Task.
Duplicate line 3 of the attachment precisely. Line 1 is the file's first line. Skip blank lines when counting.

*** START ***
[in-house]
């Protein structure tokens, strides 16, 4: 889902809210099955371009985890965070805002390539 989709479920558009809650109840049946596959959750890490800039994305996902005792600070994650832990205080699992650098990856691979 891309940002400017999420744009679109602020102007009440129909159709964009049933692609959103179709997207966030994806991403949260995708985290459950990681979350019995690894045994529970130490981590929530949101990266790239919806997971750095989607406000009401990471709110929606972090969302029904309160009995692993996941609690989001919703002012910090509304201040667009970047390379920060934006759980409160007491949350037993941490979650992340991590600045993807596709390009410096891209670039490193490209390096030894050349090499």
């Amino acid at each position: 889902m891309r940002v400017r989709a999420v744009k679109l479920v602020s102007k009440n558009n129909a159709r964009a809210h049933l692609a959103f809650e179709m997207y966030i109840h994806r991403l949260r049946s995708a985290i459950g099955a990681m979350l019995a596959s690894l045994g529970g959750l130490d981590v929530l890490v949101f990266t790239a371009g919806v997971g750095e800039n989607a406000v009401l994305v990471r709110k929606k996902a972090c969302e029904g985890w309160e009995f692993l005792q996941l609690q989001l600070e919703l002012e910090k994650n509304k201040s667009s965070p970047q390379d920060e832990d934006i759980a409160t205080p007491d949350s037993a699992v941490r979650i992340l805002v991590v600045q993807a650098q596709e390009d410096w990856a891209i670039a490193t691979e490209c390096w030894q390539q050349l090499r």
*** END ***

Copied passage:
């Amino acid at each position: 889902m891309r940002v400017r989709a999420v744009k679109l479920v602020s102007k009440n558009n129909a159709r964009a809210h049933l692609a959103f809650e179709m997207y966030i109840h994806r991403l949260r049946s995708a985290i459950g099955a990681m979350l019995a596959s690894l045994g529970g959750l130490d981590v929530l890490v949101f990266t790239a371009g919806v997971g750095e800039n989607a406000v009401l994305v990471r709110k929606k996902a972090c969302e029904g985890w309160e009995f692993l005792q996941l609690q989001l600070e919703l002012e910090k994650n509304k201040s667009s965070p970047q390379d920060e832990d934006i759980a409160t205080p007491d949350s037993a699992v941490r979650i992340l805002v991590v600045q993807a650098q596709e390009d410096w990856a891209i670039a490193t691979e490209c390096w030894q390539q050349l090499r």